The word on Tabu has been nothing short of spectacular. As you might care to know, we handed out an A at this year’s New York Film Festival — a deserving one, judging by the review’s content — and are not alone in that level of praise, either. When a festival title is this well-received on the seasonal circuit, I only figure something must be wrong with everyone’s line of thinking. Chalk it up to experience.
But that might not be the case. As faulty as I know it is to put big hopes on a trailer, the newest one for Miguel Gomes‘ black-and-white art picture is really kind of a knockout; the footage is beautiful, the emotions are evident, and, above all else, there’s an (I believe) Portuguese cover of The Ronettes‘ “Be My Baby.” (Only once you listen to it will you realize how much that was needed in your life.) While the film’s experimental structure, including a silent half, isn’t pointed toward here — and maybe should have been, for the sake of letting us get a more concise picture — what we see is great stuff.
Watch the trailer below:
“PILAR spends her first years of retirement trying to straighten up the world and dealing with other people’s guilt, an increasingly frustrating task these days. She takes part in peace vigils, collaborates with Catholic charities, wants to lodge young Polish girls coming to Lisbon on a Taizé ecumenical meeting and constantly hangs up and takes down an ugly painting made by a friend so as not to offend his feelings should it not be in view when he comes to visit.
She is mostly troubled by her neighbor AURORA’s loneliness, a temperamental and eccentric octogenarian who escapes to the casino whenever she has any money on her. She talks constantly about her daughter who seems to not want to see her, has hangovers from anti-depressants and suspects her Cape-Verdean maid SANTA is wickedly practicing voodoo against her. We know little of Santa, who is sparse with her words, follows orders and thinks that everyone should mind their own business. She goes to adult literacy classes and practices at night by reading a young reader’s edition of Robinson Crusoe stretched out on her boss’s couch while smoking cigarettes.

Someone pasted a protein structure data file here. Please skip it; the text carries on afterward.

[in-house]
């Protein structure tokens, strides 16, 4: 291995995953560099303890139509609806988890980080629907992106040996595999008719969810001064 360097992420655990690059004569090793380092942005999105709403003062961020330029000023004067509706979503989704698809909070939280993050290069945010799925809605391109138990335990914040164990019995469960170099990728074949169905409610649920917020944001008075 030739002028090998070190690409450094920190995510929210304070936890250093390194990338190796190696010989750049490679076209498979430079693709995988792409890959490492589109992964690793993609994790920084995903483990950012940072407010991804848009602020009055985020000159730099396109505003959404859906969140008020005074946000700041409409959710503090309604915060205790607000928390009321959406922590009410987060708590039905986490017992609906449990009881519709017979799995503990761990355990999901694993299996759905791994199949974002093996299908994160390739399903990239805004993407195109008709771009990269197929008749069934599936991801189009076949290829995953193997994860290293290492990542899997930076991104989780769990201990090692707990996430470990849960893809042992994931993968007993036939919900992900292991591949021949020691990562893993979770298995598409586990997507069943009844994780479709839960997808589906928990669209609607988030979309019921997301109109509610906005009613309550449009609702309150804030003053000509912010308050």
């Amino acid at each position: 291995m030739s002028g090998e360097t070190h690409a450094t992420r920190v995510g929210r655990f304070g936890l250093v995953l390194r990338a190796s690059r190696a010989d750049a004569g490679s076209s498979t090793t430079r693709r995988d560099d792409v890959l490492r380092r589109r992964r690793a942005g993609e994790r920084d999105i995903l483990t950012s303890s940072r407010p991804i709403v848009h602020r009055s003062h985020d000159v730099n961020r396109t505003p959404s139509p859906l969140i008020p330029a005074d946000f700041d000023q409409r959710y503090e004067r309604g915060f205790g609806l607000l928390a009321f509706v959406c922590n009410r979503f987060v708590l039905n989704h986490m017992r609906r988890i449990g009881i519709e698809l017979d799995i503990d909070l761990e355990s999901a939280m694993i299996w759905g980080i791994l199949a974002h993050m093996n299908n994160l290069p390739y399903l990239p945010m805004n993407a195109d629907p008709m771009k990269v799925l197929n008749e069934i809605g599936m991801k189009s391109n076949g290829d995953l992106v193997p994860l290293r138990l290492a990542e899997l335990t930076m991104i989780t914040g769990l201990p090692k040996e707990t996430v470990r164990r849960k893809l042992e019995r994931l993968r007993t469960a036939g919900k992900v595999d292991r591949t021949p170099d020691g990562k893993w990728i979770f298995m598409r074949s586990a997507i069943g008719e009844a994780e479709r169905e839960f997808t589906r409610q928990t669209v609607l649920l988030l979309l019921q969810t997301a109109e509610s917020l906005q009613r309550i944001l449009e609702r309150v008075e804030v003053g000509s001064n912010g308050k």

Before dying, Aurora will make a mysterious request and the other two join efforts to accomplish it. She wants to meet a man, GIAN LUCA VENTURA, someone nobody knew existed until then. Pilar and Santa will find that he does exist but are informed he is no longer sane. Ventura has a secret pact with Aurora and a story to tell; a story that occurred fifty years ago, shortly before the beginning of the Portuguese colonial war. It starts like this: ‘Aurora had a farm in Africa at the foothill of Mount Tabu…'”
Tabu will open in limited release on December 26th.
What are your impressions from this trailer? Does it tell you enough beforehand to get properly situated?
Welcome, one and all, to the newest episode of The Film Stage Roundtable, a spin-off podcast from the madmen who bring you The Film Stage Show. On this show, we discuss our favorite food-related movies and then we talk about crying at the movies. Give a listen, and then share your thoughts on Twitter and Facebook. Let us know what […]
Since any New York City cinephile has a nearly suffocating wealth of theatrical options, we figured it’d be best to compile some of the more worthwhile repertory showings into one handy list. Displayed below are a few of the city’s most reliable theaters and links to screenings of their weekend offerings — films you’re not […]
Latest posts from The Film Stage